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Why would any Maryland business owner be happy with Kirwan education spending?

Amalie Ward, parent of Baltimore City students, was one of the protesters who dressed satirically as "millionaires" to protest the "dark money" fundraiser held by Gov. Larry Hogan at Live! Casino and Hotel. The education advocates were supporting full funding of public education and social services. Nov. 7, 2019
Amalie Ward, parent of Baltimore City students, was one of the protesters who dressed satirically as "millionaires" to protest the "dark money" fundraiser held by Gov. Larry Hogan at Live! Casino and Hotel. The education advocates were supporting full funding of public education and social services. Nov. 7, 2019 (Amy Davis / Baltimore Sun)

The Baltimore Sun recently published an article by Luke Broadwater that reported 30 business leaders sent a letter favoring the Kirwan Commision education proposal (“Business leaders urge passage of Kirwan Commission recommendations for Maryland’s public schools,” Dec. 11). Few of the businesses were mentioned and I, for one, am very interested in why any businessman would want to raise taxes enough to cover billions of dollars in cost of such a program, especially as previous programs have had very little positive results for students or citizens of the state

I have a suspicion that the businessmen involved have a personal gain for their firms with such additional state expenditures. I am writing as a member of the board of the Maryland Taxpayers Association and we have great concern about the proposal as school spending is not only a very large part of the current state budget, but student performance continues to deteriorate and this after increases in the past have seen no improvement in student performance.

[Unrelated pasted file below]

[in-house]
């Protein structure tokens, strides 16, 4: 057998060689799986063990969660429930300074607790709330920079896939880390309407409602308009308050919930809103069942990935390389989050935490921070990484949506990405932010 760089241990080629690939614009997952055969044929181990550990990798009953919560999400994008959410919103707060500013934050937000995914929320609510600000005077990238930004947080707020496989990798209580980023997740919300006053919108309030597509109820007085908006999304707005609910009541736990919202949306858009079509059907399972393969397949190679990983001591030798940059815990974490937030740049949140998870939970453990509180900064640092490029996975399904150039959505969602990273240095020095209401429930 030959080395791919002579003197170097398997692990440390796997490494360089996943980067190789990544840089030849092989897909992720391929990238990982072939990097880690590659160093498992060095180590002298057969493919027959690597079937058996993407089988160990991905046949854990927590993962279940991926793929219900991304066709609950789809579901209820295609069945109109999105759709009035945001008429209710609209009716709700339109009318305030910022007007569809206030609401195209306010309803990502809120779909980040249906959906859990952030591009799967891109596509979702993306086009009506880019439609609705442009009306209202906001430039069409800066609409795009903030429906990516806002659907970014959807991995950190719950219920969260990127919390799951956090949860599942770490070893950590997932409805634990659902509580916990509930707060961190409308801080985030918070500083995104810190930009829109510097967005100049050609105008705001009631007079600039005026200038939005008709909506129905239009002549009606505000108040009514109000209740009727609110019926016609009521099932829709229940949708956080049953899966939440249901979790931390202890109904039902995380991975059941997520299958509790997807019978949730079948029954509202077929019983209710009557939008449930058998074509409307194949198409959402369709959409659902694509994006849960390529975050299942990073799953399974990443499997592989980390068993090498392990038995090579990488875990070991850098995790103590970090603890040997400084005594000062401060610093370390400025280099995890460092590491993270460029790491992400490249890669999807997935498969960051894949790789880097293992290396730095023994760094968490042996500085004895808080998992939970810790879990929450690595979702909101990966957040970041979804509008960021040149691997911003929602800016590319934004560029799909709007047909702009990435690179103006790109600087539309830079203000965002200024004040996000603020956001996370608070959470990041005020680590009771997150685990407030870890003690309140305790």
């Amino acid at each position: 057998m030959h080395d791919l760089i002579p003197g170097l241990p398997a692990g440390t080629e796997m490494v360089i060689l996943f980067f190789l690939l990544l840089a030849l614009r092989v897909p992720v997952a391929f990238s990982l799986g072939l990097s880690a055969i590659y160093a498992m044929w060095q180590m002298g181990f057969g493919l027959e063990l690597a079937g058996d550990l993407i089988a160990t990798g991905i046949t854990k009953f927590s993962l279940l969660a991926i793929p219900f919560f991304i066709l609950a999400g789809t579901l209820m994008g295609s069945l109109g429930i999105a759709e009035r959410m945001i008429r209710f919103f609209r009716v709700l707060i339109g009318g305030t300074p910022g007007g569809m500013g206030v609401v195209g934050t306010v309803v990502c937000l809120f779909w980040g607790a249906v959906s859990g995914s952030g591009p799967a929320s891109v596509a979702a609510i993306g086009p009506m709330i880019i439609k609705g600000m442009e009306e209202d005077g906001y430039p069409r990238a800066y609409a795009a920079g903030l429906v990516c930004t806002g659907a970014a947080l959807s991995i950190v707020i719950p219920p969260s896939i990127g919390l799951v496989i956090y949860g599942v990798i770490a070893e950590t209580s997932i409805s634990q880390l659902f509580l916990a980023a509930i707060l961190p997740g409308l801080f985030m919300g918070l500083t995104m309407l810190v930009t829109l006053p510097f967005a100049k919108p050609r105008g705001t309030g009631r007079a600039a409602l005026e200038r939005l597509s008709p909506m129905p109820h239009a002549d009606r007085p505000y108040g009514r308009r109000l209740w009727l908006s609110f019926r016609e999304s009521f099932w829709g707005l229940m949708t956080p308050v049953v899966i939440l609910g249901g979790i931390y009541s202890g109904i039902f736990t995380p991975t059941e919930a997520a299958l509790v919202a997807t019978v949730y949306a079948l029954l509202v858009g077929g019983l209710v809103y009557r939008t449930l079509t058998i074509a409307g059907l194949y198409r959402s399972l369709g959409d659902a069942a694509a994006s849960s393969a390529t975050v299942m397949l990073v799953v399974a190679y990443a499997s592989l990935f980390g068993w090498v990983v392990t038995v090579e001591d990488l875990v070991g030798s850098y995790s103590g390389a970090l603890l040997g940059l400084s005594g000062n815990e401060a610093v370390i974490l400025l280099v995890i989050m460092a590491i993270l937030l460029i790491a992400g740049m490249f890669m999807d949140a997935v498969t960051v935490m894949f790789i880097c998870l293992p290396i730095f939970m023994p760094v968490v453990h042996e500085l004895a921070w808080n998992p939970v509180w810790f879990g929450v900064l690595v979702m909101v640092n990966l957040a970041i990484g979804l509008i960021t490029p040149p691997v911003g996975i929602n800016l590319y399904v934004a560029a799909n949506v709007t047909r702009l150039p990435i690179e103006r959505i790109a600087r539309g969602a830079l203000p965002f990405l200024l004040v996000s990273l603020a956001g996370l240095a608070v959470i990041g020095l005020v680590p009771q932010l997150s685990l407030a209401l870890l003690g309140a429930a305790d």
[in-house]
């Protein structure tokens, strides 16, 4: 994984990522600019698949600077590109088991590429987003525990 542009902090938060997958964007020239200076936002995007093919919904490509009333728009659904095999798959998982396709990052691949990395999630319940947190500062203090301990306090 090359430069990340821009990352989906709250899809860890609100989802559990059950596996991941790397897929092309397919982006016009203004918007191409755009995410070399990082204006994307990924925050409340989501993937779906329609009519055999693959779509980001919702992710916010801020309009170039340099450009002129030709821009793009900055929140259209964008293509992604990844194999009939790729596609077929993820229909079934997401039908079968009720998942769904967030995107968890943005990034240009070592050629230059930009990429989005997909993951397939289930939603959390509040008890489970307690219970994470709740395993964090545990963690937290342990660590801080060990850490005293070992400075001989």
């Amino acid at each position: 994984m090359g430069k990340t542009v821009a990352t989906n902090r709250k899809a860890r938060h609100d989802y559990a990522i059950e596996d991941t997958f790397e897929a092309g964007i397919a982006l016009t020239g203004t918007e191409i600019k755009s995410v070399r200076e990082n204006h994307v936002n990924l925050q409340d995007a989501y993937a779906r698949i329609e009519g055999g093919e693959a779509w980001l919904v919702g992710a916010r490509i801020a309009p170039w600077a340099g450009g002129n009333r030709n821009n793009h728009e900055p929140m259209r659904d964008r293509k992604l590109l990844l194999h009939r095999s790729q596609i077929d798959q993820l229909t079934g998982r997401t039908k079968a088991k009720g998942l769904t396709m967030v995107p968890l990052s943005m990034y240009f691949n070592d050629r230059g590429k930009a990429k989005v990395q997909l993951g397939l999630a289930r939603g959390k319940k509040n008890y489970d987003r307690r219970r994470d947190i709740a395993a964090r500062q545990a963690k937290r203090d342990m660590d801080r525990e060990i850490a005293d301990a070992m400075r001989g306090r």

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Further, there is little or nothing in the Kirwan proposal that provides for any evaluation of its suggested improvement and that is in the face of over $1,000 in additional taxes from every Maryland family! Tax money must be spent with the same care one would spend his or her personal money. Legislators seem happy to spend citizens’ money and have little concern for effectiveness (“The cost of Maryland’s ‘Kirwan’ education plan is worth it,” Dec. 9).

The Maryland Taxpayers Association wants students to have the resources they need to succeed — we do not want citizen money tossed into a wasteful hole.

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Steven Sass, Pikesville

The writer is a board member of the Maryland Taxpayers Association.

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